I am looking for people to interview for my dissertation who were actively involved in the development of personal assistance services for disabled people in the UK. I am interested in both factual accounts of how PA services were developed and opinions or analysis from those who were involved.
The interview should take about 1-2 hours and can be done in person at your home or any other place of your choice, over the telephone or via Skype or e-mail, depending on your preferred method of communication and access needs. Interviews will probably take place in June or July 2013.
While this research is for an MA dissertation, I also hope to be able to publish it in an open access venue so that it can reach and be of benefit to the widest possible audience.
If you are interested in participating, or would like more information, please contact email@example.com. Also, if there is anyone else you know who you think could contribute usefully to such a history, I would be very happy for you to pass my contact details to them, or vice versa.
Participants required for a study on asexuality and disability
My name is Karen and I’m a sociology postgraduate student at the University of Glasgow, Scotland. For my Masters dissertation, I am conducting research on the topic of asexuality and disability: specifically exploring the experiences of people who self-identify as asexual and have a disability, and looking at the ways in which asexuality and disability might ‘intersect’. I’m recruiting people to take part in an online (individual) interview with myself – and I was hoping that some of you might be interested in taking part!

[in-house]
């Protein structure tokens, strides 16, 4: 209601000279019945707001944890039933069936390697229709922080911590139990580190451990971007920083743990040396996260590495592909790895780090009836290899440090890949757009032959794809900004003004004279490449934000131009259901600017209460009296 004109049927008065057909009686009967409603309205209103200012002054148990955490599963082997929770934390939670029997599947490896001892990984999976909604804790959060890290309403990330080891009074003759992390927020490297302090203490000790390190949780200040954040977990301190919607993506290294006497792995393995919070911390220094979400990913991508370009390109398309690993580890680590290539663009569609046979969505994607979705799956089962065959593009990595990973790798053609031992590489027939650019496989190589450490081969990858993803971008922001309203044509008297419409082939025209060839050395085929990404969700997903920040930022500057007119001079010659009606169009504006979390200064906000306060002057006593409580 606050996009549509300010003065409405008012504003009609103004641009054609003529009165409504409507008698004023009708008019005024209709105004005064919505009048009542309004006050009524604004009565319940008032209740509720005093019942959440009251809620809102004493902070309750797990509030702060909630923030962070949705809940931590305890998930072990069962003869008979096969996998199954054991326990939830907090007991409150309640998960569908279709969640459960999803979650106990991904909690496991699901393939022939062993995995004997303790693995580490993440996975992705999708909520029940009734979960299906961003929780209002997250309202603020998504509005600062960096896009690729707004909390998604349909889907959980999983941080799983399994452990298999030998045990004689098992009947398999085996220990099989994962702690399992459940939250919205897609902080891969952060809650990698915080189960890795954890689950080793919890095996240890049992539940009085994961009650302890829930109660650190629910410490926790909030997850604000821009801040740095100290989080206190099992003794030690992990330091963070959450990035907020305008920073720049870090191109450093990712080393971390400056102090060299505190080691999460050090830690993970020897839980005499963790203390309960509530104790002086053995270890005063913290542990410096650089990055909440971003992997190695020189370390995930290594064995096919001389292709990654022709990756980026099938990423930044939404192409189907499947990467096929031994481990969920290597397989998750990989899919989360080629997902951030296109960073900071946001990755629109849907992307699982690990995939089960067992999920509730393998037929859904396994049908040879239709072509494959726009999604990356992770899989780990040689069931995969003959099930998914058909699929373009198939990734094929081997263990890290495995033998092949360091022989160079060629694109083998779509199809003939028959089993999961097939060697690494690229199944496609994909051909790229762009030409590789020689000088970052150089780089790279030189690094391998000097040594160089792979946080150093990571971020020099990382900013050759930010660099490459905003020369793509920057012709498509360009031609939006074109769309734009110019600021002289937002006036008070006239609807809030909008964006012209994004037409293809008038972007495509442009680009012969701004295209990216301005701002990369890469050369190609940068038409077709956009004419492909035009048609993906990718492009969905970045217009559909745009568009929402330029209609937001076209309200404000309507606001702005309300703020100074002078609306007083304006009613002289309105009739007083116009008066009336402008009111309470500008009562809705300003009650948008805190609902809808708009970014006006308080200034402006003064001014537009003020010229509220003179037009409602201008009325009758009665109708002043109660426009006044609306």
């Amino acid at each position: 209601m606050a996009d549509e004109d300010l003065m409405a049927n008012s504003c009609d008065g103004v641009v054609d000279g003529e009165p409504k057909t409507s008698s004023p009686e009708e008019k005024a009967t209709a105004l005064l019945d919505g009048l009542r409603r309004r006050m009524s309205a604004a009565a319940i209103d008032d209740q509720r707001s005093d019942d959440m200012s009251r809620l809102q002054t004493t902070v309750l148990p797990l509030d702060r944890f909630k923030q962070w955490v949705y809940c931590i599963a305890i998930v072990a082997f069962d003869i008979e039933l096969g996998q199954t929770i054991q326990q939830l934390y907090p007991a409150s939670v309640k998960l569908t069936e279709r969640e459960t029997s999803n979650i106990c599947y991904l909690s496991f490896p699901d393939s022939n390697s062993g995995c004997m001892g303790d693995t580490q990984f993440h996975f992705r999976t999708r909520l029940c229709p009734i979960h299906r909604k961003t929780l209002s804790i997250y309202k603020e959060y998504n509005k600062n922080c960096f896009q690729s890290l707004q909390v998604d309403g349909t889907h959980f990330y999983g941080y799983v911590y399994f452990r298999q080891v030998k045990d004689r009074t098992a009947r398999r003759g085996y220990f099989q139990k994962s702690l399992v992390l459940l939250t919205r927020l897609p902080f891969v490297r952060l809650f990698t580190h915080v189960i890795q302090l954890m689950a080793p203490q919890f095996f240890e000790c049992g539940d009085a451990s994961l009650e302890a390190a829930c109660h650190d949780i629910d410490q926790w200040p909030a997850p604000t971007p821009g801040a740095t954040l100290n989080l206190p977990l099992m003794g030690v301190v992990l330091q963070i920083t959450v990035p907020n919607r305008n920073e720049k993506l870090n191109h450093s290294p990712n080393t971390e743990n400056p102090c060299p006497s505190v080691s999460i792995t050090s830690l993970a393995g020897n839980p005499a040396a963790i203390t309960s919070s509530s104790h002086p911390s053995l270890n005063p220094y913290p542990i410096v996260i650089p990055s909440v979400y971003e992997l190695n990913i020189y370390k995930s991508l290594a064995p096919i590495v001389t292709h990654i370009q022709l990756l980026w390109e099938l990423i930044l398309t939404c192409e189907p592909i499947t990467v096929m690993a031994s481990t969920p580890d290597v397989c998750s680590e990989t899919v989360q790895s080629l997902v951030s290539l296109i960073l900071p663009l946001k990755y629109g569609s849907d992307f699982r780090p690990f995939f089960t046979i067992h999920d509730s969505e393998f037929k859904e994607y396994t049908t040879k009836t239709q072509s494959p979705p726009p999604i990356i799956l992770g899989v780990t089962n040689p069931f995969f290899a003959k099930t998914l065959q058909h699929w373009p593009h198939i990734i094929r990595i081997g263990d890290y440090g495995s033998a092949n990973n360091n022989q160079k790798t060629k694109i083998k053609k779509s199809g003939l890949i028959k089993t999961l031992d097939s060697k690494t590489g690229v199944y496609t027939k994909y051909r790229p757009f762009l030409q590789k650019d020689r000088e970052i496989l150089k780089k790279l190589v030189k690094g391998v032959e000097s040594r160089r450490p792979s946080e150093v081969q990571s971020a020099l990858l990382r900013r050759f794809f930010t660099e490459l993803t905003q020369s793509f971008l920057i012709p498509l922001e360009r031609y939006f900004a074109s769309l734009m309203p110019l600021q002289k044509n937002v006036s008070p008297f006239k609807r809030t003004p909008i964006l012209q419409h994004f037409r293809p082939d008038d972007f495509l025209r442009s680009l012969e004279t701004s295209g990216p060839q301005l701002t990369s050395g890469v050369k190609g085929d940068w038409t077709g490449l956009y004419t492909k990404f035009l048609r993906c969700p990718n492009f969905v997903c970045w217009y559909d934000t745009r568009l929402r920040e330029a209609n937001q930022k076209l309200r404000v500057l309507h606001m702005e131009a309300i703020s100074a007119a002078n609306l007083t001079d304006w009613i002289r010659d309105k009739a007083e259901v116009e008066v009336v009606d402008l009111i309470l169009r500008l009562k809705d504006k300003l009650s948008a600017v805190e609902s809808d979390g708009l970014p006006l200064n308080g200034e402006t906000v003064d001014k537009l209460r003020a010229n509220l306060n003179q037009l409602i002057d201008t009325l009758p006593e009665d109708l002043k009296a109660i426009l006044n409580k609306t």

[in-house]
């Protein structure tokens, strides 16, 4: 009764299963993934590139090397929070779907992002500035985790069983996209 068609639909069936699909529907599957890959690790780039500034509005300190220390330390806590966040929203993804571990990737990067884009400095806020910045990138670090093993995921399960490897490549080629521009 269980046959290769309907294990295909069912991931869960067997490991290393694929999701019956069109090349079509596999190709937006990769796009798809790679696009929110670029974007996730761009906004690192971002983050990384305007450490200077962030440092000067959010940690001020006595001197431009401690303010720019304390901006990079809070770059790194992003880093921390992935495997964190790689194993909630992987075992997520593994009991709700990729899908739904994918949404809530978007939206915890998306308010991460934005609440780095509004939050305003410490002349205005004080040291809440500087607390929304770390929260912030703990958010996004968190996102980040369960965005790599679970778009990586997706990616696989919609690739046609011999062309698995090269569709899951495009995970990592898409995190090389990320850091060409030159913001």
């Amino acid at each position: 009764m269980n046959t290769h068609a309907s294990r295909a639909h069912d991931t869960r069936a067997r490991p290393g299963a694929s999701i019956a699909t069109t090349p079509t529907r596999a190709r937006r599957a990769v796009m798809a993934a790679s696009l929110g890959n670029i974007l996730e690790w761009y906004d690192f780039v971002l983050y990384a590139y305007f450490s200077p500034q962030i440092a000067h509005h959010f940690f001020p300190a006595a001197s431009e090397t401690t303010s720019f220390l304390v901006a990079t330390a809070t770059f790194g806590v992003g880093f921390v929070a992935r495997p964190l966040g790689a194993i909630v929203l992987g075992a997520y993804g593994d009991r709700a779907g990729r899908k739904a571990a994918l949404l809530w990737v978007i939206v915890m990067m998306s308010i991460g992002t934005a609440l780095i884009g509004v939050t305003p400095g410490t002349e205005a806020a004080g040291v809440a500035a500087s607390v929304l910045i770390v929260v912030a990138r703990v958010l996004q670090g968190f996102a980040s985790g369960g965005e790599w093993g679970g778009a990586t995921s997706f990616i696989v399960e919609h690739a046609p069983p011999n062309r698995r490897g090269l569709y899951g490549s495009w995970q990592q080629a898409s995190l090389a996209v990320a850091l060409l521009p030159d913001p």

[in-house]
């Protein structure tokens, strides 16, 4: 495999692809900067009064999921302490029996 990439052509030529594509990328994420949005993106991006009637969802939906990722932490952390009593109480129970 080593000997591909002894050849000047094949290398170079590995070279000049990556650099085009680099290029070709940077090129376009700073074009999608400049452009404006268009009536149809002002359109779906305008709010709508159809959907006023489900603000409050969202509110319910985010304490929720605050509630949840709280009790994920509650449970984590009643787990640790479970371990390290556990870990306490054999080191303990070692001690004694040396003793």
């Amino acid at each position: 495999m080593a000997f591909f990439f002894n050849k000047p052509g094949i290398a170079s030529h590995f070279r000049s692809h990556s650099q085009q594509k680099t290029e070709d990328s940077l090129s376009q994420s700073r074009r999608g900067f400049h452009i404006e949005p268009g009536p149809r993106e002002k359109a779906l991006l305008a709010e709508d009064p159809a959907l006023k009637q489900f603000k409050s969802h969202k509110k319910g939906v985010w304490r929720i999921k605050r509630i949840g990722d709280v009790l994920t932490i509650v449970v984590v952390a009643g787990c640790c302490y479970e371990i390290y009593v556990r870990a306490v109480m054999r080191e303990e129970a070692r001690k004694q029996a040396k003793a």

I am interesting in hearing from folks all along the asexuality spectrum, and of all genders, relationship orientations, nationalities etc. I am also working with a broad definition of ‘disability’ – what is important is that you consider yourself to be a disabled person, or that you consider yourself to be disabled in some way.
It’s also really really important that you are over the age of 18!
If you think you might be interested, you can send me an email at firstname.lastname@example.org and I’ll then send you a plain language information sheet which will give you a lot more details about the study (as well as my full name, contact details for my supervisor and University ethics committee). Once you have read that you can decide whether or not you want to take part. By contacting me you are in no way committing yourself to taking part - and if after reading the information sheet you decide that it is not for you, then that’s absolutely fine too! I’m also more than happy to address any questions or concerns that you might have about the research.
Thanks very much for reading this – and I hope to speak to some of you soon!
Call for Participants in Disabled Identity StudyI wish to interview women between the ages of 18-50 who meet the following criteria: